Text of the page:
Kill Game

Art at Carricola

While skiing on Santa Fe peak with friends, David was describing his favorite run. He said “Get off the quad, hop on chair seven, and take Sunset to Alpine.” It would have been inefficient for David to draw a detailed map without words.

Homo Sapiens developed language out of necessity. Imagine how long it would take to draw a painting that communicated “Went outside of cave and walked two miles to the south. Found game, killed it, brought it back and everyone was fed and happy.” But using words was effective and potentially lifesaving.

Humans have always used words to express visuals. Later, as we expanded our vocabulary, we told stories with colorful details to entertain, as well as educate. Today, we’ve moved into more clinical descriptions, backed by stats. But, if an audience can’t visualize what you’re describing, they will never fully comprehend or accept your proposition.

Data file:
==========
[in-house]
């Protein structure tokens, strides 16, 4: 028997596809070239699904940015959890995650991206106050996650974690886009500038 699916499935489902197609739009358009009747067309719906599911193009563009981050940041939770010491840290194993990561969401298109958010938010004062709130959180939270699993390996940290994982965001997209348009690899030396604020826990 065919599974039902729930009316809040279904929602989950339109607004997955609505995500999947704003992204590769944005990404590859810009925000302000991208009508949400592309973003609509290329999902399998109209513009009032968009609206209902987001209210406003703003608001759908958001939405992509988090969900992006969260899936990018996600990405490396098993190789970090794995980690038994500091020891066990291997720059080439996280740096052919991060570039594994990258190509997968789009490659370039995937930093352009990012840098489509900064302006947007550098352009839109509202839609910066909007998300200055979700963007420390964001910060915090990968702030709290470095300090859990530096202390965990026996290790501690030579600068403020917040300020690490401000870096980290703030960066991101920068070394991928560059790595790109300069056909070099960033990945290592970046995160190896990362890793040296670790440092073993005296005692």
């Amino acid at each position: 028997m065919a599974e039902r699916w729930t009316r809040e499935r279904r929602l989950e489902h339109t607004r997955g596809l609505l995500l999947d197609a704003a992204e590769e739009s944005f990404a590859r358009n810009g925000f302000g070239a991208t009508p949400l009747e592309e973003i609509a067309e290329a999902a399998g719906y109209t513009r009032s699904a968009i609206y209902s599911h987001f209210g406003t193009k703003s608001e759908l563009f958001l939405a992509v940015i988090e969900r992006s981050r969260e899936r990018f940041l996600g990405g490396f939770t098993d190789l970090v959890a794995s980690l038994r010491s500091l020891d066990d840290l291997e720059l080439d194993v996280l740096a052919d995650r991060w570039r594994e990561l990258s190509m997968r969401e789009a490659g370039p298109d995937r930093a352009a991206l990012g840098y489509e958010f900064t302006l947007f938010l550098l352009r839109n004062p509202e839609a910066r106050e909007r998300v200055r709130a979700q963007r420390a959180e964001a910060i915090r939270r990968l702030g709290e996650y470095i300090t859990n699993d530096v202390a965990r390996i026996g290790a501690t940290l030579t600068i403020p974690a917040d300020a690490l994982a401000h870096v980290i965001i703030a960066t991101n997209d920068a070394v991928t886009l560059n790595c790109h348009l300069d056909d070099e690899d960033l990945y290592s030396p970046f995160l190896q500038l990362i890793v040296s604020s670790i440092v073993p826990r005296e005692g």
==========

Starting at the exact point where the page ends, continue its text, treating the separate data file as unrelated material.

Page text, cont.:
As you prepare your next presentation, ask yourself “How do I make them see it?” or as Deborah says “Play the movie in their heads.” When you feed salient images into the brain, we create a story based on our own experience. And when someone says “Oh, I see what you mean” you are successful.

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